The RMS Titanic set out on her maiden voyage from Southampton to New York on 10th April 1912. Five nights later she lay at the bottom of the Atlantic after colliding with and being torn open by an iceberg.
It’s told that the ship’s musicians played popular tunes to try and keep people calm as they filled the lifeboats but later, as their dire situation became more obvious, people requested hymns, the most famous being ‘Nearer my God to Thee’.
Music is a powerful thing, giving expression to a wide range of emotions. On occasions it can comfort the soul, especially if the words convey words that are true and reassuring. Written by Sarah Flower Adams in 1841, the hymn associated with the Titanic tragedy has brought comfort to countless believers worldwide.
‘Nearer my God to Thee, nearer to Thee,
Even though it be a cross that raiseth me…’
Whatever our circumstances, whether full of joyful delight or fearful anxiety, only let them bring us nearer to a merciful God and we shall be satisfied!
Adams based the hymn on the account of Jacob in Genesis 28 where he has been found deceitful and had to flee for his life from his family home.
‘Though like the wanderer, the sun gone down
Darkness be over me, my rest a stone…’
Alone and vulnerable he lies to sleep in the open country and is given a dream of a stairway connecting earth to heaven with a constant traffic of angels ministering God’s gracious will. In his vision Jacob hears God promising to be with him despite his moral failures and the challenges of the journey before him.
This is grace! The Almighty coming close to us in the darkest of hours, His presence the help we most need. He doesn’t condone wrongdoing but His heart is full of concern for the people He created. Jacob rises next morning encouraged to know his forefathers’ God was nearer than he had thought!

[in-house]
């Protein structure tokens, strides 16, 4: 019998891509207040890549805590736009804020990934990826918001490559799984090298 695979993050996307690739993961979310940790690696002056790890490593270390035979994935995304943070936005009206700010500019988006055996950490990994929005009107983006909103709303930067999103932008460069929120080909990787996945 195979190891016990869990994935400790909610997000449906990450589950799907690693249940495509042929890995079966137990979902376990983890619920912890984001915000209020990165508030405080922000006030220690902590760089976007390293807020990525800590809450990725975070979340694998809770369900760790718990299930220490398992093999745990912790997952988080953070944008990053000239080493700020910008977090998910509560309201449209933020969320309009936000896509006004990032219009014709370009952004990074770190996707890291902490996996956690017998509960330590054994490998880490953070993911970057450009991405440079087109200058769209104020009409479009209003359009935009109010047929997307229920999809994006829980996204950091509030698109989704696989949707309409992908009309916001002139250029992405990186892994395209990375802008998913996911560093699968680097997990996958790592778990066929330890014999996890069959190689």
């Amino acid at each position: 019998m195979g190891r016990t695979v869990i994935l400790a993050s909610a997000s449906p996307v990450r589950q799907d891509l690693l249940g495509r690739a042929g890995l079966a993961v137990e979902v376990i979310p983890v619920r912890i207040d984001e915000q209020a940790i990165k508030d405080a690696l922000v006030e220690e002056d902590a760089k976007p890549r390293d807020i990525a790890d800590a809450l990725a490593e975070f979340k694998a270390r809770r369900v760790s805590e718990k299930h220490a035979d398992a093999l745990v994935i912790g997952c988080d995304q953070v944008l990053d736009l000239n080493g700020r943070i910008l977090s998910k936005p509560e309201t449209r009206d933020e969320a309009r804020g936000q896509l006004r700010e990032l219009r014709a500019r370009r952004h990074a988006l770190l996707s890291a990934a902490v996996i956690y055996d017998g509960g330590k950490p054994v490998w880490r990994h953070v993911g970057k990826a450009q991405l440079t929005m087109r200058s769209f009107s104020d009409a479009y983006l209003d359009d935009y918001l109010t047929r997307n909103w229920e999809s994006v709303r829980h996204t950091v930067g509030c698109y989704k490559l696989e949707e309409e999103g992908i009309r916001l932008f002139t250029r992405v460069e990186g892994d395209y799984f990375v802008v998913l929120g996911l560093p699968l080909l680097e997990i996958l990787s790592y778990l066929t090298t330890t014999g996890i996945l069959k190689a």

People in the 21st century are perhaps less resilient than former generations in the face of difficulty. Modern medicine anaesthetises much of our pain. We imagine health and prosperity to be human rights we somehow deserve. Possibly more than ever we find it difficult to accept hardship.
But what if we made our priority in life simply to live closely with God? Then even hard times could be steps closer to His blessing!
‘There let the way appear steps unto heaven
All that Thou sendest me in mercy given…’
King David famously sang that even in the ‘valley of the shadow of death’ he was not overcome by fear for his divine ‘Shepherd’ comforted him.
The Apostle Paul tells his fellow Christians in Philippi he doesn’t mind his circumstances, being ‘in plenty or in want’, even whether he lives or dies. Knowing his Master, serving and identifying with Jesus, finishing the work God had given him to do, these were what mattered. Staying close to the Lord he found confidence and courage to face all kinds of challenge.
The God Who watched over Jacob and David and Paul still cares and provides for all who trust in Him today. In bright days but equally in dark nights we can draw near to Him.
His presence is the key.